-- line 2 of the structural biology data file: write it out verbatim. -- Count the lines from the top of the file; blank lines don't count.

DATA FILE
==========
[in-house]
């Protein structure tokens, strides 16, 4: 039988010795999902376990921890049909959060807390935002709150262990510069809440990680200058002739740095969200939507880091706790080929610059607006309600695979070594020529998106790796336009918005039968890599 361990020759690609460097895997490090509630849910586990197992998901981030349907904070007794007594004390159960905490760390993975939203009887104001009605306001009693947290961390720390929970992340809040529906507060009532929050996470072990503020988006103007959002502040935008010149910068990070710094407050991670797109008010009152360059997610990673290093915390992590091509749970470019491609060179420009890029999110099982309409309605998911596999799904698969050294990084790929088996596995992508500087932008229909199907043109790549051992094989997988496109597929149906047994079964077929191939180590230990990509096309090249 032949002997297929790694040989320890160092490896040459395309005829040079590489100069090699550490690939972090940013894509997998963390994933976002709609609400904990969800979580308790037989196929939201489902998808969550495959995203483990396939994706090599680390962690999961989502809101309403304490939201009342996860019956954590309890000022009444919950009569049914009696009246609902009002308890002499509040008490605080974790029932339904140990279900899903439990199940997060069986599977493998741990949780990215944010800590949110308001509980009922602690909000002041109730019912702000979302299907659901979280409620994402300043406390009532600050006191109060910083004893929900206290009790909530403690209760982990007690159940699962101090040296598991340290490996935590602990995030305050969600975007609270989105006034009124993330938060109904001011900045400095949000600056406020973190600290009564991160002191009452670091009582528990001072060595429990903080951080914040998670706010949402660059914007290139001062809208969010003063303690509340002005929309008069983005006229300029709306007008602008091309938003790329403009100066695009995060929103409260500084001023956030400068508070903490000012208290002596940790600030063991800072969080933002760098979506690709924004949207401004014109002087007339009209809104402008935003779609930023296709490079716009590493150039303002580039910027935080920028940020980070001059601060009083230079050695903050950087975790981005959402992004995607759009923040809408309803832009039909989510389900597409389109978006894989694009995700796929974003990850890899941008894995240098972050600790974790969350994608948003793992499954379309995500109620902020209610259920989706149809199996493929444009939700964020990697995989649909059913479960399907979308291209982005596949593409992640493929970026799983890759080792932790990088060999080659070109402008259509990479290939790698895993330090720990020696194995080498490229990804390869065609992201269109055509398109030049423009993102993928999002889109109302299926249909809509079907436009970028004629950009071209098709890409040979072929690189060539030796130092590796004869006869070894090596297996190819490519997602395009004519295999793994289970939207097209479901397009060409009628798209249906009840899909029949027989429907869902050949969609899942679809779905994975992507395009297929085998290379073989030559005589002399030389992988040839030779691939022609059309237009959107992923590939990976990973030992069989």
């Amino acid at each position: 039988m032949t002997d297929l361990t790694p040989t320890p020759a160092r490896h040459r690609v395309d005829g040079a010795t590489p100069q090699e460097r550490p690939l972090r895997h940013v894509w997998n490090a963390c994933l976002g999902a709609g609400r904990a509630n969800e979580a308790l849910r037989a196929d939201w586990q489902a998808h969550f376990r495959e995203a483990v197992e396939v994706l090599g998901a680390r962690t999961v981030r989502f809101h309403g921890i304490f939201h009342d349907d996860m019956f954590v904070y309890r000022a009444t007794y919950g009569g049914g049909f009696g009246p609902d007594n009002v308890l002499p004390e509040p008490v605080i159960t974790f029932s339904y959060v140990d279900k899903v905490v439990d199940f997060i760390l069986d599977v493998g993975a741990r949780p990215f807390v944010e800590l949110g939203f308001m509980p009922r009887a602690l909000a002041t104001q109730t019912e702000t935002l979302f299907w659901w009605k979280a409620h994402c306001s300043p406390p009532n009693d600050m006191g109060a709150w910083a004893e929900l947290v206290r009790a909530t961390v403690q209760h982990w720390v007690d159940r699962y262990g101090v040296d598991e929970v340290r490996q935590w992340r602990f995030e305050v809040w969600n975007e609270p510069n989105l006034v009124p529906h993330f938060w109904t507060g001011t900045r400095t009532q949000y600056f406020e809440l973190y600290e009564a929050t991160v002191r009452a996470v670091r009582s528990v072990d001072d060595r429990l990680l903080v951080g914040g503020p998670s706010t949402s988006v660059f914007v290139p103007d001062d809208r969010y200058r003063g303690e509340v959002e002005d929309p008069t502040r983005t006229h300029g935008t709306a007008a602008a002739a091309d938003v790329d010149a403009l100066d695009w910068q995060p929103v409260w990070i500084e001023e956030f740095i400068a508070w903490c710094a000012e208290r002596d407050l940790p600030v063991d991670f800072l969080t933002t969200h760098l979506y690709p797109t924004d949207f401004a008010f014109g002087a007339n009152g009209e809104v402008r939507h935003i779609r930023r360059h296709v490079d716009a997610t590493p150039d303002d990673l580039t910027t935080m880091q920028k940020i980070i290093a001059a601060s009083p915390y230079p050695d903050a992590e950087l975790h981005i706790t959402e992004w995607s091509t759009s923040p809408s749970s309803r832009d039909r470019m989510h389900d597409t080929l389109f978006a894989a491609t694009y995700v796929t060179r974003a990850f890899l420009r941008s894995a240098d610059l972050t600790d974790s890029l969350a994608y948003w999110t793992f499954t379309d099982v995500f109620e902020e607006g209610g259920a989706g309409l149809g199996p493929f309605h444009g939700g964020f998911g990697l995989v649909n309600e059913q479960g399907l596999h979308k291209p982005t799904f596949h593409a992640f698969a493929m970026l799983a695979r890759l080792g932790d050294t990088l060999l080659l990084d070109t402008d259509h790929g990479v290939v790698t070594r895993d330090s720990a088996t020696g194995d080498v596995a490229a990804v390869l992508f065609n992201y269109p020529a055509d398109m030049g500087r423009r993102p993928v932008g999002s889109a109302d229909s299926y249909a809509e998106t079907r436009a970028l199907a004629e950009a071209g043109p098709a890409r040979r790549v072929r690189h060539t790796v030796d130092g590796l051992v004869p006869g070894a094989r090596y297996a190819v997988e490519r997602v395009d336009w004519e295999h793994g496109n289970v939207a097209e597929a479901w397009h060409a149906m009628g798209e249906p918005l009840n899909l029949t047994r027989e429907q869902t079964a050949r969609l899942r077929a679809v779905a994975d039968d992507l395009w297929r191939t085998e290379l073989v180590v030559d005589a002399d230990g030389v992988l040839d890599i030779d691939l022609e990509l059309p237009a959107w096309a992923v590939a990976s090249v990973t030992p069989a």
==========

């Protein structure tokens, strides 16, 4: 039988010795999902376990921890049909959060807390935002709150262990510069809440990680200058002739740095969200939507880091706790080929610059607006309600695979070594020529998106790796336009918005039968890599 361990020759690609460097895997490090509630849910586990197992998901981030349907904070007794007594004390159960905490760390993975939203009887104001009605306001009693947290961390720390929970992340809040529906507060009532929050996470072990503020988006103007959002502040935008010149910068990070710094407050991670797109008010009152360059997610990673290093915390992590091509749970470019491609060179420009890029999110099982309409309605998911596999799904698969050294990084790929088996596995992508500087932008229909199907043109790549051992094989997988496109597929149906047994079964077929191939180590230990990509096309090249 032949002997297929790694040989320890160092490896040459395309005829040079590489100069090699550490690939972090940013894509997998963390994933976002709609609400904990969800979580308790037989196929939201489902998808969550495959995203483990396939994706090599680390962690999961989502809101309403304490939201009342996860019956954590309890000022009444919950009569049914009696009246609902009002308890002499509040008490605080974790029932339904140990279900899903439990199940997060069986599977493998741990949780990215944010800590949110308001509980009922602690909000002041109730019912702000979302299907659901979280409620994402300043406390009532600050006191109060910083004893929900206290009790909530403690209760982990007690159940699962101090040296598991340290490996935590602990995030305050969600975007609270989105006034009124993330938060109904001011900045400095949000600056406020973190600290009564991160002191009452670091009582528990001072060595429990903080951080914040998670706010949402660059914007290139001062809208969010003063303690509340002005929309008069983005006229300029709306007008602008091309938003790329403009100066695009995060929103409260500084001023956030400068508070903490000012208290002596940790600030063991800072969080933002760098979506690709924004949207401004014109002087007339009209809104402008935003779609930023296709490079716009590493150039303002580039910027935080920028940020980070001059601060009083230079050695903050950087975790981005959402992004995607759009923040809408309803832009039909989510389900597409389109978006894989694009995700796929974003990850890899941008894995240098972050600790974790969350994608948003793992499954379309995500109620902020209610259920989706149809199996493929444009939700964020990697995989649909059913479960399907979308291209982005596949593409992640493929970026799983890759080792932790990088060999080659070109402008259509990479290939790698895993330090720990020696194995080498490229990804390869065609992201269109055509398109030049423009993102993928999002889109109302299926249909809509079907436009970028004629950009071209098709890409040979072929690189060539030796130092590796004869006869070894090596297996190819490519997602395009004519295999793994289970939207097209479901397009060409009628798209249906009840899909029949027989429907869902050949969609899942679809779905994975992507395009297929085998290379073989030559005589002399030389992988040839030779691939022609059309237009959107992923590939990976990973030992069989």